Coronary Stenting

Coronary Stenting

Coronary StentingCoronary stenting is a procedure of inserting a metal stent that helps in the restoration of blood flow when there is any blockage in the coronary arteries.

Stent is an artificial device, a mesh-like tube made up of stainless-steel that has the ability to expand inside the blocked artery. Stents are mounted on narrow tube (catheter) which has a deflated balloon towards the end. Small incisions are made either on the upper thigh, neck or arm. Through one of the incisions, the catheter along with the deflated balloon is inserted in to the blocked coronary artery. In the coronary artery, the balloon swells up allowing the stent to lock and expand. Later the balloon is deflated and removed. The stent remains permanently in the artery where the inner lining of the artery will start to grow over this stent. Stent will always keep the artery open and prevents the closure of the artery.

Coronary stenting is performed during an angioplasty procedure.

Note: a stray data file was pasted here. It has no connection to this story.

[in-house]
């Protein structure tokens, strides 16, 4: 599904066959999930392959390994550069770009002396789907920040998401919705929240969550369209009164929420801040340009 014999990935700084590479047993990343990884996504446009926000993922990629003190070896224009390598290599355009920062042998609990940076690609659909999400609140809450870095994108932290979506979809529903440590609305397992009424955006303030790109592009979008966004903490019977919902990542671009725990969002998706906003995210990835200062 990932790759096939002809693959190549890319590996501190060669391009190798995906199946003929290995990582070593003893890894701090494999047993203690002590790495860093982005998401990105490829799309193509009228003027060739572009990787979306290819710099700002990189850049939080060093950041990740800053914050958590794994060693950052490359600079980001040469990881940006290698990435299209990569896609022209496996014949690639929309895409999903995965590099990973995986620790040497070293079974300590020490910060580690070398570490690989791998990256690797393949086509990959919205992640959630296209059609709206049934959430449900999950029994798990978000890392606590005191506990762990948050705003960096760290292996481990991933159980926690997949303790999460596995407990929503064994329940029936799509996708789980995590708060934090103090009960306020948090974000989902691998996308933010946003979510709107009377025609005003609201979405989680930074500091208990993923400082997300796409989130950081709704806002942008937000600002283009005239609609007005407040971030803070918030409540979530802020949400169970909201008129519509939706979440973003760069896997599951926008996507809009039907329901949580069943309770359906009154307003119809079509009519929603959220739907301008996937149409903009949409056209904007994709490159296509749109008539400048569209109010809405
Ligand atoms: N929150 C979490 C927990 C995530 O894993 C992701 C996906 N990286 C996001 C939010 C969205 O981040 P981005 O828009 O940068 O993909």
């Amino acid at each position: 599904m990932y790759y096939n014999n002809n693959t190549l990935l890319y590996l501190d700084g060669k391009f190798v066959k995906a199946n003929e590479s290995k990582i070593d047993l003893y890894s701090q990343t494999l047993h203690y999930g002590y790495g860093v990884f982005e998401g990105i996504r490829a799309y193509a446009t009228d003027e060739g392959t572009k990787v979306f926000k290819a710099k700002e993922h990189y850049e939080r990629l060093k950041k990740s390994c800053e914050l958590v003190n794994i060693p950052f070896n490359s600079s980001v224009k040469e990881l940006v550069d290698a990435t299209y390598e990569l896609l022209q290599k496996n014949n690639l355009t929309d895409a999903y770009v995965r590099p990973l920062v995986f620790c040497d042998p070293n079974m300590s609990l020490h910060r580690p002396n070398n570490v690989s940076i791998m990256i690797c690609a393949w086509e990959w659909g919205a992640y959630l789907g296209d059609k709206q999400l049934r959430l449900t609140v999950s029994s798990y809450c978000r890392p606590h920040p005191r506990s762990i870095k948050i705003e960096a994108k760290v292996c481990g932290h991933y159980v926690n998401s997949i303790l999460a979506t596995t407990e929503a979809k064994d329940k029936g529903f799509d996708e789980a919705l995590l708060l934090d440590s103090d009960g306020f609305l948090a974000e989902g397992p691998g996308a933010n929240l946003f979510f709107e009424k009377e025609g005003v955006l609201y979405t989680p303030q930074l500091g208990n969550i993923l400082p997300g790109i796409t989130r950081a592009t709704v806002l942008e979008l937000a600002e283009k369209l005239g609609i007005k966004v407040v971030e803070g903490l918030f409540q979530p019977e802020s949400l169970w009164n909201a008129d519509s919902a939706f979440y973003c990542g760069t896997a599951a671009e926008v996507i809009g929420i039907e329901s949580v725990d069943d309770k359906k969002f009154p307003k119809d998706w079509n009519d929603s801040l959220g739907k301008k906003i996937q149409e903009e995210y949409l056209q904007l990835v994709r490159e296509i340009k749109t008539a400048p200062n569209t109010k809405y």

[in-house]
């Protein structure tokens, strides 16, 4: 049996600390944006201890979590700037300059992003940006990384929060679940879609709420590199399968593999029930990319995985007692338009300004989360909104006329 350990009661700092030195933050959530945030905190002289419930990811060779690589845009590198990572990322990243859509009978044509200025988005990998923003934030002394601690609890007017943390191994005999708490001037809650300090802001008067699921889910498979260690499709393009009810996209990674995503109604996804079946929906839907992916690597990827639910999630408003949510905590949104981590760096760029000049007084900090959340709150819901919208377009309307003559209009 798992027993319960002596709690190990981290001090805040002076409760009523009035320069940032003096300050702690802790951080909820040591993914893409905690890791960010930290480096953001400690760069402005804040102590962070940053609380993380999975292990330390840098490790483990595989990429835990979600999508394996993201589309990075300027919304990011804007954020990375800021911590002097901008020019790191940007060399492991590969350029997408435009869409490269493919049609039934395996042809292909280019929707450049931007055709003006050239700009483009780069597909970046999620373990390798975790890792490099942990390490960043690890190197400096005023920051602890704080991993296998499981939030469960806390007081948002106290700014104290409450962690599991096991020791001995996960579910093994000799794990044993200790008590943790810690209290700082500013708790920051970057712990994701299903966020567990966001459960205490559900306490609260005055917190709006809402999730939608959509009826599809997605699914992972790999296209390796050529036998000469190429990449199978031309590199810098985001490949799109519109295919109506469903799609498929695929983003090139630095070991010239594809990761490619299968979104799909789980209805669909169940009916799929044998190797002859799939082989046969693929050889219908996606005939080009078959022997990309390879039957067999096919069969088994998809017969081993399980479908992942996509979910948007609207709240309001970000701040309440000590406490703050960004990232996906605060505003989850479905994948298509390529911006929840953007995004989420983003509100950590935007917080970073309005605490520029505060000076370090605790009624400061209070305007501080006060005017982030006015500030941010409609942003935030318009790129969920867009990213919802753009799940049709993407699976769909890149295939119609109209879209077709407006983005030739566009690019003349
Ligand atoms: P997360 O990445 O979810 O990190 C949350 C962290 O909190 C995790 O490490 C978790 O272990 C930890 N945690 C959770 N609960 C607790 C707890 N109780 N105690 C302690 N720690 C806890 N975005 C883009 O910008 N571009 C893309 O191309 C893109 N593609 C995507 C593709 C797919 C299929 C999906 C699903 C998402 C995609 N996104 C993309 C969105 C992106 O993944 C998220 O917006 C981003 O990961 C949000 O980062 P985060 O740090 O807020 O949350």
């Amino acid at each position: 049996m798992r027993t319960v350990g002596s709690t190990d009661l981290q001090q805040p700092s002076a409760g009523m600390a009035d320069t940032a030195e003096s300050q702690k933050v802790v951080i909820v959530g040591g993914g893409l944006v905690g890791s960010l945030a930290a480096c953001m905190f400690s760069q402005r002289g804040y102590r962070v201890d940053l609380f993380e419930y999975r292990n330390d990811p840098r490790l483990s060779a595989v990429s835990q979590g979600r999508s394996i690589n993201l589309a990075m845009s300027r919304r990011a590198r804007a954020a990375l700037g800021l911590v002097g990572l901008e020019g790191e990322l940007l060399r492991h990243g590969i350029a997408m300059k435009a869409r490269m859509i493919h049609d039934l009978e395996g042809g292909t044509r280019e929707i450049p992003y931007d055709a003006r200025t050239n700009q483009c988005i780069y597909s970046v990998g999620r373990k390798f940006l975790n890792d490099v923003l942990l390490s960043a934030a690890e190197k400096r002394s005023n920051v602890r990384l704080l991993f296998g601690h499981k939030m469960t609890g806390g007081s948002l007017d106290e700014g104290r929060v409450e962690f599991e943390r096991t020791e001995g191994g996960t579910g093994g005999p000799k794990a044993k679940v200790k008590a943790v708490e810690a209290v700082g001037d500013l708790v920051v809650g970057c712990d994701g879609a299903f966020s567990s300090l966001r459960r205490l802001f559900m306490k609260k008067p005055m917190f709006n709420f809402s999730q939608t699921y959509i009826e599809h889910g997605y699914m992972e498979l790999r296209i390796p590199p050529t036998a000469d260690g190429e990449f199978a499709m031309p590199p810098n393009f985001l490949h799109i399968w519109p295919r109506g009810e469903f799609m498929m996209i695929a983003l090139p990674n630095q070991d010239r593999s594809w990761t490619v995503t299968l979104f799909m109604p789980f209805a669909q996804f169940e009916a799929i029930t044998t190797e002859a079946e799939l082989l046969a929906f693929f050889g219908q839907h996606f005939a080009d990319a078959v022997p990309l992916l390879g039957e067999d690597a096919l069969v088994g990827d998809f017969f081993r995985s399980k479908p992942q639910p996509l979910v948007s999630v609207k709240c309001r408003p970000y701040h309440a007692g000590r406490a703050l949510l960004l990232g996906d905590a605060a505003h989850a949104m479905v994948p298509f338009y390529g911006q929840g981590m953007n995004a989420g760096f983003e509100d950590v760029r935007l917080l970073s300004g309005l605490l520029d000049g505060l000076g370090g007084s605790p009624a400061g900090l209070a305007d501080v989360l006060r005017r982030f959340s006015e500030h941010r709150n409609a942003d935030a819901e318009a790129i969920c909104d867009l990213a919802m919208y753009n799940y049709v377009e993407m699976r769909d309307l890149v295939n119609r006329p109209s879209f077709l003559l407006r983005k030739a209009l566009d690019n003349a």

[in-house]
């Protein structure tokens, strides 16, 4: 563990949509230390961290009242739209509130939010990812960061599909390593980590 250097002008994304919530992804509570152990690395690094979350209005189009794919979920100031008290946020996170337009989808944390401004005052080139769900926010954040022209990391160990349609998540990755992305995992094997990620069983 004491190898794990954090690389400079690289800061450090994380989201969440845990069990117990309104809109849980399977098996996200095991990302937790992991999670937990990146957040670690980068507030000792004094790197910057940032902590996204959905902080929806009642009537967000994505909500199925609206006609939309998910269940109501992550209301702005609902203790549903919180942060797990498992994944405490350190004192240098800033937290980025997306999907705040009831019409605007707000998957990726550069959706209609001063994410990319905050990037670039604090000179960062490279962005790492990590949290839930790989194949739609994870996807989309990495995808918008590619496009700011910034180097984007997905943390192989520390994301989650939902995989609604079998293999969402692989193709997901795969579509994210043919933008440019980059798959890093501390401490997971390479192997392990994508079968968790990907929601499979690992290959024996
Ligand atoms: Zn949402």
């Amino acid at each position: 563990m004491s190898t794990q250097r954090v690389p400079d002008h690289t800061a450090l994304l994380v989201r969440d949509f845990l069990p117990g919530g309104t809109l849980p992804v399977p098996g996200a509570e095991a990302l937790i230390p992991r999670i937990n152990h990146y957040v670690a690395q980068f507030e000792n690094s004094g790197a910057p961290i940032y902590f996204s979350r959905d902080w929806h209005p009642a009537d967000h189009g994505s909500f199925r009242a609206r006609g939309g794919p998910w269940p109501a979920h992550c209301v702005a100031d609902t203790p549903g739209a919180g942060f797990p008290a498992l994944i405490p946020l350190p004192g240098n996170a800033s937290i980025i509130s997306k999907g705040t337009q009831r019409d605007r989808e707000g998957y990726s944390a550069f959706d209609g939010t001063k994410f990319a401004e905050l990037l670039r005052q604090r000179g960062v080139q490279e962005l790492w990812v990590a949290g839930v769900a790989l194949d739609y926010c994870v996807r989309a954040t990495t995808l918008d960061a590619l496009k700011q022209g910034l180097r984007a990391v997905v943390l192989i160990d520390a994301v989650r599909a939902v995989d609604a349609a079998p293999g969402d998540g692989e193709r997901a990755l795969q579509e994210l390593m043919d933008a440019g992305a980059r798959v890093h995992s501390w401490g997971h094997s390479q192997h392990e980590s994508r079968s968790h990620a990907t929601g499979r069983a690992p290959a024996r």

These stents are used in some of the heart conditions such as coronary heart disease (CHD). The arteries that carry blood from heart to different parts of body are blocked by fatty substances, plaques, restricting the blood flow to the heart. During angioplasty, the stents are placed in the coronary artery that will widen the passage of blood vessels and improves the blood supply.

Blood clot is commonly observed in patients who have undergone coronary stenting. These blood clots reduce the oxygen flow to the blood. This complication is mild and occurs only during the first few days of your surgery. Blood thinning agents such as aspirin and clopidogrel are prescribed in patients who have undergone stent procedure to prevent formation of blood clots in the stent.